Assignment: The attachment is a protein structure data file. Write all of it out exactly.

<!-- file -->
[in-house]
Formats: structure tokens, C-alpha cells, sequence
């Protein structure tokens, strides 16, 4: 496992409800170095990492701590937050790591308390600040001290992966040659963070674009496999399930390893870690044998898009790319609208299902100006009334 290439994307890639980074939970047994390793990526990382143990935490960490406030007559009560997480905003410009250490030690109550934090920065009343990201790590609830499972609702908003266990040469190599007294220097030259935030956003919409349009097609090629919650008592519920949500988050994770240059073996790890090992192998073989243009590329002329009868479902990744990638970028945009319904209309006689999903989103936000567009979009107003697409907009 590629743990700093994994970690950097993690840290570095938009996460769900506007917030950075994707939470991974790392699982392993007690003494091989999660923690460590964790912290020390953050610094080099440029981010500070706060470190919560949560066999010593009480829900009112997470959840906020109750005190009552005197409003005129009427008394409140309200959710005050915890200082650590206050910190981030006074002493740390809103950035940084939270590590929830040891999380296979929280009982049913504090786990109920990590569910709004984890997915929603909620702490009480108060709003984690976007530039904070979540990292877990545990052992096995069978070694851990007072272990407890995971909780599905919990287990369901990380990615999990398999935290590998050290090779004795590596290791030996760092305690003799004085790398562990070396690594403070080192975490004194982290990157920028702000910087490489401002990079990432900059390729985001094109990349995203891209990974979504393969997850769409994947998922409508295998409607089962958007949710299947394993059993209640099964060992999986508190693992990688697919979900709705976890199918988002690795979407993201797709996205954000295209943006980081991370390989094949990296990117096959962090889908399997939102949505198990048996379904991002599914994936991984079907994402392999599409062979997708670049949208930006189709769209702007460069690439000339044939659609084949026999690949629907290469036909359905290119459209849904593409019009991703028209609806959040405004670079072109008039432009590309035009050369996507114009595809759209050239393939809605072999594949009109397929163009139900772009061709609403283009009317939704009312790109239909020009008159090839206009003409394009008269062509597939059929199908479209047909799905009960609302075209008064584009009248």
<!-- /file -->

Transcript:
[in-house]
Formats: structure tokens, C-alpha cells, sequence
């Protein structure tokens, strides 16, 4: 496992409800170095990492701590937050790591308390600040001290992966040659963070674009496999399930390893870690044998898009790319609208299902100006009334 290439994307890639980074939970047994390793990526990382143990935490960490406030007559009560997480905003410009250490030690109550934090920065009343990201790590609830499972609702908003266990040469190599007294220097030259935030956003919409349009097609090629919650008592519920949500988050994770240059073996790890090992192998073989243009590329002329009868479902990744990638970028945009319904209309006689999903989103936000567009979009107003697409907009 590629743990700093994994970690950097993690840290570095938009996460769900506007917030950075994707939470991974790392699982392993007690003494091989999660923690460590964790912290020390953050610094080099440029981010500070706060470190919560949560066999010593009480829900009112997470959840906020109750005190009552005197409003005129009427008394409140309200959710005050915890200082650590206050910190981030006074002493740390809103950035940084939270590590929830040891999380296979929280009982049913504090786990109920990590569910709004984890997915929603909620702490009480108060709003984690976007530039904070979540990292877990545990052992096995069978070694851990007072272990407890995971909780599905919990287990369901990380990615999990398999935290590998050290090779004795590596290791030996760092305690003799004085790398562990070396690594403070080192975490004194982290990157920028702000910087490489401002990079990432900059390729985001094109990349995203891209990974979504393969997850769409994947998922409508295998409607089962958007949710299947394993059993209640099964060992999986508190693992990688697919979900709705976890199918988002690795979407993201797709996205954000295209943006980081991370390989094949990296990117096959962090889908399997939102949505198990048996379904991002599914994936991984079907994402392999599409062979997708670049949208930006189709769209702007460069690439000339044939659609084949026999690949629907290469036909359905290119459209849904593409019009991703028209609806959040405004670079072109008039432009590309035009050369996507114009595809759209050239393939809605072999594949009109397929163009139900772009061709609403283009009317939704009312790109239909020009008159090839206009003409394009008269062509597939059929199908479209047909799905009960609302075209008064584009009248």